Mr JOSEPH COOK (PARRAMATTA, NEW SOUTH WALES) - It is the very aim which we have in view in connexion with our fruidt and primary industries generally. If this be protection according to the honorable member for Coolgardie I am afraid that, as I have already said, he must write me down as a protectionist.


Mr Watson - I am afraid that the people will write down the honorable member as a Socialist if he goes on in this way.


Mr JOSEPH COOK (PARRAMATTA, NEW SOUTH WALES) - I am willing to be written down as a Socialist on those lines; but when I deal with Socialism and protection my view is entirely different from that of the honorable member. Had I been at the Pleasant Sunday Afternoon the other day-

Mrt SPEAKER. - Does the honorable member think that he is discussing the question before the Chair?


Mr JOSEPH COOK (PARRAMATTA, NEW SOUTH WALES) - The whole question is one of preference, and I fail to see how we ca'n avoid branching off to the questions of State control, protection, and free-trade. However, I shall not further pursue this line of argument. I wish to reply to the statement made by the honorable member for Bland a few days ago, in which he drew a beautiful picture of socialistic schools and railways.


Mr Watson - What has that to do with the question?


Mr JOSEPH COOK (PARRAMATTA, NEW SOUTH WALES) - The honorable member did not tell his audience that these institutions are buttressed by private capitalism, and are every day earning interest which has to be paid to private individuals who have lent us the money. I come back to the point-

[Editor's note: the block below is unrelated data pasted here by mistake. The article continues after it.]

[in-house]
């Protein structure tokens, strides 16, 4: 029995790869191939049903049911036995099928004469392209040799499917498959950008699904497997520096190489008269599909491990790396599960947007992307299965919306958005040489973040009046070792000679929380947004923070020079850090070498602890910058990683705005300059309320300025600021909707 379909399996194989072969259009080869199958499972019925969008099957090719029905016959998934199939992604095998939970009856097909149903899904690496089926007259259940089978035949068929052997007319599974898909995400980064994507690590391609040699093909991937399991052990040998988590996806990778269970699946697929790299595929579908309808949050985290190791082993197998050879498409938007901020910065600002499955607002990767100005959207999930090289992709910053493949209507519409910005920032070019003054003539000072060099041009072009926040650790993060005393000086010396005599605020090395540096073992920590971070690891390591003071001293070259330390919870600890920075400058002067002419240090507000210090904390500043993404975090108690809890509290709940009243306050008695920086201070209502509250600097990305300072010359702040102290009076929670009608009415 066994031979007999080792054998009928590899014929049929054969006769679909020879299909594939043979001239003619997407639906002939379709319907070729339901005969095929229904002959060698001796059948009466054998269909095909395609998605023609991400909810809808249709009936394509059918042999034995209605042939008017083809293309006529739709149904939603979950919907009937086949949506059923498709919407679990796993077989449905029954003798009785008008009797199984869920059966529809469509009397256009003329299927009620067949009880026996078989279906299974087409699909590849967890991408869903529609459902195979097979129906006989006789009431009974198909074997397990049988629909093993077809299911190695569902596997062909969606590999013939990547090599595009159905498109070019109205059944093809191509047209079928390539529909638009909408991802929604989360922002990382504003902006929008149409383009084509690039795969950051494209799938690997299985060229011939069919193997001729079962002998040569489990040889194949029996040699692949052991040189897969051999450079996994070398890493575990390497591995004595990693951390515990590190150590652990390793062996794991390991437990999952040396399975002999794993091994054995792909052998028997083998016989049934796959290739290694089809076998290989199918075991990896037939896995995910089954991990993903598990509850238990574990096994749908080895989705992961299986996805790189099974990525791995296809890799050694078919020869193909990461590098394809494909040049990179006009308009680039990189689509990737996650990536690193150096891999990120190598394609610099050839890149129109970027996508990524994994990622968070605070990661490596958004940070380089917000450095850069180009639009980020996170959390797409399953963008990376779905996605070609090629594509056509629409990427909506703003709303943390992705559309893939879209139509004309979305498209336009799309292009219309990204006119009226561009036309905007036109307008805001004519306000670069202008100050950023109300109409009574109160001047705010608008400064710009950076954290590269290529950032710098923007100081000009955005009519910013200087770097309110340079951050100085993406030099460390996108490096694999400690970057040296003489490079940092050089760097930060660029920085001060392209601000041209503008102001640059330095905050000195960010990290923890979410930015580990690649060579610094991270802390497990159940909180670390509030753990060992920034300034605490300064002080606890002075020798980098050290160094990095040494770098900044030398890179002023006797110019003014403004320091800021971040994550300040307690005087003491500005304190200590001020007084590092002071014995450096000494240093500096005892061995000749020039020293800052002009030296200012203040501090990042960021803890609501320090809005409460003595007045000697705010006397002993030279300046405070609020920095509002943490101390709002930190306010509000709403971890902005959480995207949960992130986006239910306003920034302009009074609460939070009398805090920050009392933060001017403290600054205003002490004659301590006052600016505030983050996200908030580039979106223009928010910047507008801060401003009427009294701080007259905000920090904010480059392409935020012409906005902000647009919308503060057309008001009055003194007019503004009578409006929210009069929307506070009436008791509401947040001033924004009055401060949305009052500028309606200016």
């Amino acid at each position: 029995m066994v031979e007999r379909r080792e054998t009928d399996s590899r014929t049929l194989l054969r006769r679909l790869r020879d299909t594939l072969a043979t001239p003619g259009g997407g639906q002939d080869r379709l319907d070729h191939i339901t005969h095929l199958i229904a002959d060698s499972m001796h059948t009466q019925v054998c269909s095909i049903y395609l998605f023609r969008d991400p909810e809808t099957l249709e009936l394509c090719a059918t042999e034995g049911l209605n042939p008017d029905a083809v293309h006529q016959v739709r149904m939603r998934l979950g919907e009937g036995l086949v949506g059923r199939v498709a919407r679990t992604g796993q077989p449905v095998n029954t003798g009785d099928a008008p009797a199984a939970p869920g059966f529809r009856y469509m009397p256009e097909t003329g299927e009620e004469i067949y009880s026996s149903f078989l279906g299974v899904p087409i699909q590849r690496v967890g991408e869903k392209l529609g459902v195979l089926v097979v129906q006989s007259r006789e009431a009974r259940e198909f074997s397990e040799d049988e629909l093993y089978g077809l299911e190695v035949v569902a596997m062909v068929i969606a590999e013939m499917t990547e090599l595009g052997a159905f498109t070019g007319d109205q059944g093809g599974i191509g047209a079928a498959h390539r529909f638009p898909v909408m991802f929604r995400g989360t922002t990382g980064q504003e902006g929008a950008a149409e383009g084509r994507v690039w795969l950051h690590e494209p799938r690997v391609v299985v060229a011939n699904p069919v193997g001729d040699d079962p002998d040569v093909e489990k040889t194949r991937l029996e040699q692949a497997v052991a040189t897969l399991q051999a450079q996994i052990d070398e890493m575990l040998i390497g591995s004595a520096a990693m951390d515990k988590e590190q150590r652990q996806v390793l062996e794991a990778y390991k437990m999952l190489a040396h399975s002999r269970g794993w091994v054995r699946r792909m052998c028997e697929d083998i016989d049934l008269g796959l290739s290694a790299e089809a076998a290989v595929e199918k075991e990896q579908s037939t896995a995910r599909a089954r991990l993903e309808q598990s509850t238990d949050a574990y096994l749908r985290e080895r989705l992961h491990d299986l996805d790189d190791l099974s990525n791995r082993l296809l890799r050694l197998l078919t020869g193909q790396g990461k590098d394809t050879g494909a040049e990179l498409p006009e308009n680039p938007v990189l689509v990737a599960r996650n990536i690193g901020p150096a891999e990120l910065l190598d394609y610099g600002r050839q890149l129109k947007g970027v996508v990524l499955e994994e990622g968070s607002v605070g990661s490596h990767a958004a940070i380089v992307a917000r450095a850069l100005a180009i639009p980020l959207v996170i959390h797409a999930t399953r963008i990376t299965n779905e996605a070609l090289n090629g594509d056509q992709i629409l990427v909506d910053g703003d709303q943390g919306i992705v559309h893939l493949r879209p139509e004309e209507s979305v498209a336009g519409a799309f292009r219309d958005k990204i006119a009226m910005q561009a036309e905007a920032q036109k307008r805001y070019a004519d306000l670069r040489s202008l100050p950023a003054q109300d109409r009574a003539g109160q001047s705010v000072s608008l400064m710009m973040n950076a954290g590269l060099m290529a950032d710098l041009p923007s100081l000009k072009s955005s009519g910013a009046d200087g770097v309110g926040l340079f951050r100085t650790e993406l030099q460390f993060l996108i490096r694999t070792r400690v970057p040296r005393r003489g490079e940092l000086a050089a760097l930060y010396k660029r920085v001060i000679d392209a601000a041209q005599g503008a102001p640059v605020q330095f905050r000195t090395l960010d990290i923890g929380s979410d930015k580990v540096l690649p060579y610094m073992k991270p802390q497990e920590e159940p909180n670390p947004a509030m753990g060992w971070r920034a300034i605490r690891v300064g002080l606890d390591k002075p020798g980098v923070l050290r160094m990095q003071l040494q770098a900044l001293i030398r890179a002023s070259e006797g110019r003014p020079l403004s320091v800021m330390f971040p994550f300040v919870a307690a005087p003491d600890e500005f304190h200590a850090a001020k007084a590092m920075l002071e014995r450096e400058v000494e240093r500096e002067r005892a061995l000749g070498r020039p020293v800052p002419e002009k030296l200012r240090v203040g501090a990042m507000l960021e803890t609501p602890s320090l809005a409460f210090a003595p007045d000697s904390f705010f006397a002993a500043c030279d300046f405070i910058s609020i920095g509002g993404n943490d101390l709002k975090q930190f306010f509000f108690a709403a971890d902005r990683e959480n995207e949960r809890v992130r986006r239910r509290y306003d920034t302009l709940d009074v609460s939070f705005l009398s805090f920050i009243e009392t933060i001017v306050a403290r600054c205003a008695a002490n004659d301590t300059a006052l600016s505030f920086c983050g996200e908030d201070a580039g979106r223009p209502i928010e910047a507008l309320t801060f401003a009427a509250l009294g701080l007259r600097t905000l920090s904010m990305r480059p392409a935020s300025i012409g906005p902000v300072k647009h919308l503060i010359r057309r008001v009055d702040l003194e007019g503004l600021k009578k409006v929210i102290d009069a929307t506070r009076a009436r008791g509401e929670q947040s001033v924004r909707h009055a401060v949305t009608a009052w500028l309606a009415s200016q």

Mr Watson - I should think so; that is a foolish statement.


Mr JOSEPH COOK (PARRAMATTA, NEW SOUTH WALES) - It is a statement of fact. I shall refrain from dealing further with that branch of the question, solely for the reason that I should not be in order in doing so. When the honorable member talks about our asking that the fruit-growers of Australia shall be assisted to find markets for their produce as Socialism, he must be at a loss for an argument, more especially when he asserts that the giving of such assistance would be a species of protection, and denounces free-traders for being ready to " 'vert " to it. The honorable member, when next he sets out to cleanse the Augean Ministerial stables, should first take care to peruse the terms of the alliance. He did not attempt to clean out the Ministerial stables while he was in office. At all events, I never heard of his doing anything in that direction.


Mr Mahon - I never did any dirty work like that of which I complain, anyhow.


Mr JOSEPH COOK (PARRAMATTA, NEW SOUTH WALES) - It is not dirty work. That is not the term to apply to it.


Mr SYDNEY SMITH (MACQUARIE, NEW SOUTH WALES) (Postmaster-General) - The honorable member for Coolgardie is a good judge of that kind of thing.


Mr JOSEPH COOK (PARRAMATTA, NEW SOUTH WALES) - During his four months' occupancy of the office of PostmasterGeneral, I never heard of his reversing the rule of which he complains. I never heard of his writing a minute with the object of reversing it. He allowed the old system to continue. He took it up from his predecessor, and permitted it to be passed on to his successor in office.


Mr Mahon - But he did not give the preference.


Mr JOSEPH COOK (PARRAMATTA, NEW SOUTH WALES) - No; but the honorable member allowed tenders to be called while that rule of the Department remained in operation. It was his duty to obliterate that rule as soon as he had an opportunity to do so, if he was eager to put away the temptation to do such fiscal wrongs as he now denounces. But he did not do anything of the kind. He allowed the present Postmaster-General to fall into this fiscal trap with his connivance, and he now bitterly denounces him, and repudiates all that has been done. When next the honorable member sets out on a mission of this' kind, he should first take care to carefully peruse the terms of the alliance, which are in black and white, and which bind him to protection - he should look well at the decision of the alliance which binds him to support the giving of a bonus involving an expenditure of £340,000 of the public money. There may be honorable members of this House who might with the greatest propriety denounce the proposal of the Ministrv, but the honorable member for Coolgardie is not one of the number.